Know Your Rights At The Voting Booth: From Selfies To Scare Tactics

Illustrated by Elliot Salazar.
With less than a week to go, you think you've got everything you need to vote.
Your voter registration is in; you’ve prioritized your campaign issues, checked on what down-ballot races you need to know about, and picked the perfect Instagram filter for your post-voting selfie. All you have to do now is actually cast your ballot!
Hopefully, you’ll make it to the polls without a hitch. But you can’t discount the possibility that you’ll run into a snag — so it’s best to be prepared. The fact of the matter is that the law doesn’t just enshrine your right to vote, but also your ability to exercise that right.
Refinery29 talked to Julie Ebenstein, a staff attorney for the ACLU’s Voting Rights Project, on what voters should know before they go.
“What I hate to see is people say, ‘Well, there's an ID law in effect and I don’t have an ID, so never mind, I just won’t go.’ Or, ‘My registration is not showing up on the state’s website, so something must have gotten messed up with my registration, I just won’t go,’” Ebenstein says.
Unfortunately, because each state runs its own election, your rights may change depending on where you live.
“For better or worse, it’s a patchwork of rules that apply nationwide,” says Ebenstein. She recommends going to your state’s election website in advance to brush up on what you need to know about IDs, polling places, and more. “The same as you would if you were going to a restaurant or doing anything else that day, just spending a few minutes to make sure you know where you’re going and you know what you need,” she says.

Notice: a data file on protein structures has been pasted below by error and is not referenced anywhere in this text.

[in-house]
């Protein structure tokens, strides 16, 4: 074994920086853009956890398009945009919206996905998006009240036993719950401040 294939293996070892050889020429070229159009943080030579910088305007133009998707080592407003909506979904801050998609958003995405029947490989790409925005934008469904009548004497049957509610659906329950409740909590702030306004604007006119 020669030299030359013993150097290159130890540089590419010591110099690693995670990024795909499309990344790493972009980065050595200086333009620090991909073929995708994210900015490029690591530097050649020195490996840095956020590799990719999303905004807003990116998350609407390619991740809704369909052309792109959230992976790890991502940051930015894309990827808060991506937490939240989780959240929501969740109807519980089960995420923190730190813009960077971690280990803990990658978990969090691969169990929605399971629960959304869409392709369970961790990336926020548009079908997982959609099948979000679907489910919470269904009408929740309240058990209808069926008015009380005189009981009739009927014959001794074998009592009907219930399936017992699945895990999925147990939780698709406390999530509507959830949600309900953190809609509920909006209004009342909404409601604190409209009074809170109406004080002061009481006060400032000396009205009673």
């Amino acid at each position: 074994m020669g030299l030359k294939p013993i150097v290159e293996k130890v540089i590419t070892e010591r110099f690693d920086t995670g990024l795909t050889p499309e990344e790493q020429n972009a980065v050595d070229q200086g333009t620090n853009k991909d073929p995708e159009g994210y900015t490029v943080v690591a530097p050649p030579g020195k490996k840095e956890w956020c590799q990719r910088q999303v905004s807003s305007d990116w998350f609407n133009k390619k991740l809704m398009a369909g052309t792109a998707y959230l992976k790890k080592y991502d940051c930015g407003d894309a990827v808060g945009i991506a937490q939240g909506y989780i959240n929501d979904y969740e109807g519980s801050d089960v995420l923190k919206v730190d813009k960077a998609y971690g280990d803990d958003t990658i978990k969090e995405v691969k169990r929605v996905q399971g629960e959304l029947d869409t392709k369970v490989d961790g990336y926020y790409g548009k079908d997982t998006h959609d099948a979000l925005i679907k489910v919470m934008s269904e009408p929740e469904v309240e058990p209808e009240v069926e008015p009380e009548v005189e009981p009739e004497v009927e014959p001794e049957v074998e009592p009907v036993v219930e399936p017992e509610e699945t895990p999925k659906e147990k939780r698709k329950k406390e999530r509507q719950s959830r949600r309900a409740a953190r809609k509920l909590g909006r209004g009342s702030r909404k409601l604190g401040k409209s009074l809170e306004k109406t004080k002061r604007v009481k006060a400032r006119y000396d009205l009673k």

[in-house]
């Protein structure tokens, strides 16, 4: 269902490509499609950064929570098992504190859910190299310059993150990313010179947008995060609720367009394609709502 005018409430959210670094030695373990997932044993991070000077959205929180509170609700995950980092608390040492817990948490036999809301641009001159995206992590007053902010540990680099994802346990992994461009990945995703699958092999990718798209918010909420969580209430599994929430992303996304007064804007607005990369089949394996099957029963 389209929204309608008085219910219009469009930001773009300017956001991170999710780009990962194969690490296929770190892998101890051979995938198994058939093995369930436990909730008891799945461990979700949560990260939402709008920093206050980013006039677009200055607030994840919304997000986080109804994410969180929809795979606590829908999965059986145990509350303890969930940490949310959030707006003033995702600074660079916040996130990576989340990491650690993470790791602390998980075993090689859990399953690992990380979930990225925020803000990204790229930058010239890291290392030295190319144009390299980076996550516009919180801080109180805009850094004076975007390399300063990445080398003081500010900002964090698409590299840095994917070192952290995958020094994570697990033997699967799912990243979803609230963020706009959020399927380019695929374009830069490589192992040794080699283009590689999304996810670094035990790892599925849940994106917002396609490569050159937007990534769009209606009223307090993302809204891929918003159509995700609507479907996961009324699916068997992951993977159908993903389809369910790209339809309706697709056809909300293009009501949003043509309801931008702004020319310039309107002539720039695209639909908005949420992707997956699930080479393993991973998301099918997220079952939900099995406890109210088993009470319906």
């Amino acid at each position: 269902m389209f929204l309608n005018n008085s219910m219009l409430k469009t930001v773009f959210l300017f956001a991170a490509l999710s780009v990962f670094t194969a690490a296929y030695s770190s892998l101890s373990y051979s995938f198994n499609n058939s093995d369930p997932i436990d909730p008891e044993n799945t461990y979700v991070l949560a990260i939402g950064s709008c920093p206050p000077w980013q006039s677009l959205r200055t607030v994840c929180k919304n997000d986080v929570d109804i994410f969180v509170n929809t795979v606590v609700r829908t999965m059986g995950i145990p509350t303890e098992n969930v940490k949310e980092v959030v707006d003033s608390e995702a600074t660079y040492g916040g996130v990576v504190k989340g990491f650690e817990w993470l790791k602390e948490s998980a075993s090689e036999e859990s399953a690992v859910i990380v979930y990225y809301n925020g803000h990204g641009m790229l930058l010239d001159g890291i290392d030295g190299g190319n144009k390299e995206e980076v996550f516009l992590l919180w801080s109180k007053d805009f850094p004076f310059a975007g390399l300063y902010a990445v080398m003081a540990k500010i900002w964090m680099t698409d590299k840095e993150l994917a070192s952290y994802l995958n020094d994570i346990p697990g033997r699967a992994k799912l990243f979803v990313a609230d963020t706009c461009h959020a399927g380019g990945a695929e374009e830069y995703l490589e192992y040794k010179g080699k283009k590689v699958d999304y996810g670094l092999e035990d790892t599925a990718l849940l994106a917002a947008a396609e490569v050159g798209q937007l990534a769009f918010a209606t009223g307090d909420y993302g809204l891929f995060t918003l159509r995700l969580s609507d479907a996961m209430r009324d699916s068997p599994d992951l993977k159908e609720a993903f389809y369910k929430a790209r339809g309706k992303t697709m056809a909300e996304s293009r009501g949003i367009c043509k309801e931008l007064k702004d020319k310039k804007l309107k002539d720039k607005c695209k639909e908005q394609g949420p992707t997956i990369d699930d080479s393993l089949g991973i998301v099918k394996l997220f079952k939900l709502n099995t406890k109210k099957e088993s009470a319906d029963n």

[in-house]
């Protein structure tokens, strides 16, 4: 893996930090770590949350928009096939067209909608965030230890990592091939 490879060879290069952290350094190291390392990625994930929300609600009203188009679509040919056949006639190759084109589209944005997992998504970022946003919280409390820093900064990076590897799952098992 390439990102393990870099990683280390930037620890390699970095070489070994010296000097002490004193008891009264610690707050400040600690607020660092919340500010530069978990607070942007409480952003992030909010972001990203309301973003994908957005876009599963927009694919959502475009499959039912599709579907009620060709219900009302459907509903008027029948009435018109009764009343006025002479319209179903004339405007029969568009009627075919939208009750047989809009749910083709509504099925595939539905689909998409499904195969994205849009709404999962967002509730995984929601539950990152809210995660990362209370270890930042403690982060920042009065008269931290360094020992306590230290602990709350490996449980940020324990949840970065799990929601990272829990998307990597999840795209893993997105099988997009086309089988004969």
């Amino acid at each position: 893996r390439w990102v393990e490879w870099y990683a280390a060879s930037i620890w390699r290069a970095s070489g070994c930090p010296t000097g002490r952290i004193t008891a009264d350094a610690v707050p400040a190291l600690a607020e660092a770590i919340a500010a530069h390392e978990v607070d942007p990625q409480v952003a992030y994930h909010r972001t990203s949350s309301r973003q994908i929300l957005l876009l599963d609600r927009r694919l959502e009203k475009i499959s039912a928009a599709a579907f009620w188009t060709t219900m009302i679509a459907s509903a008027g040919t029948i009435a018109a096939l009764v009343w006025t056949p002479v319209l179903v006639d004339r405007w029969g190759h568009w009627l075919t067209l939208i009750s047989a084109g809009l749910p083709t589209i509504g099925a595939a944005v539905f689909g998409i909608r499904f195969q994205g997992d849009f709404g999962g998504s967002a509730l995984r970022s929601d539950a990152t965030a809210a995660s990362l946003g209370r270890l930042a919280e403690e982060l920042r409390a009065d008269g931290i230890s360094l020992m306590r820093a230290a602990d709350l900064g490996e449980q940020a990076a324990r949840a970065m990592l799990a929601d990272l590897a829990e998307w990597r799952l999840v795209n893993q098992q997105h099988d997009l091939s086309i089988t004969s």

Oftentimes, problems can be worked out at the polls with a polite assertion of your rights. But if you need backup, you can reach out to the Election Protection hotline (1-866-OUR-VOTE), which provides a resource for voters who need help or information. You can access the number now through Election Day.
And because we know you're all curious — only 22 states, plus Washington D.C., explicitly allow you to snap a selfie in the voting booth itself.
Ahead, here's what to know on Election Day.

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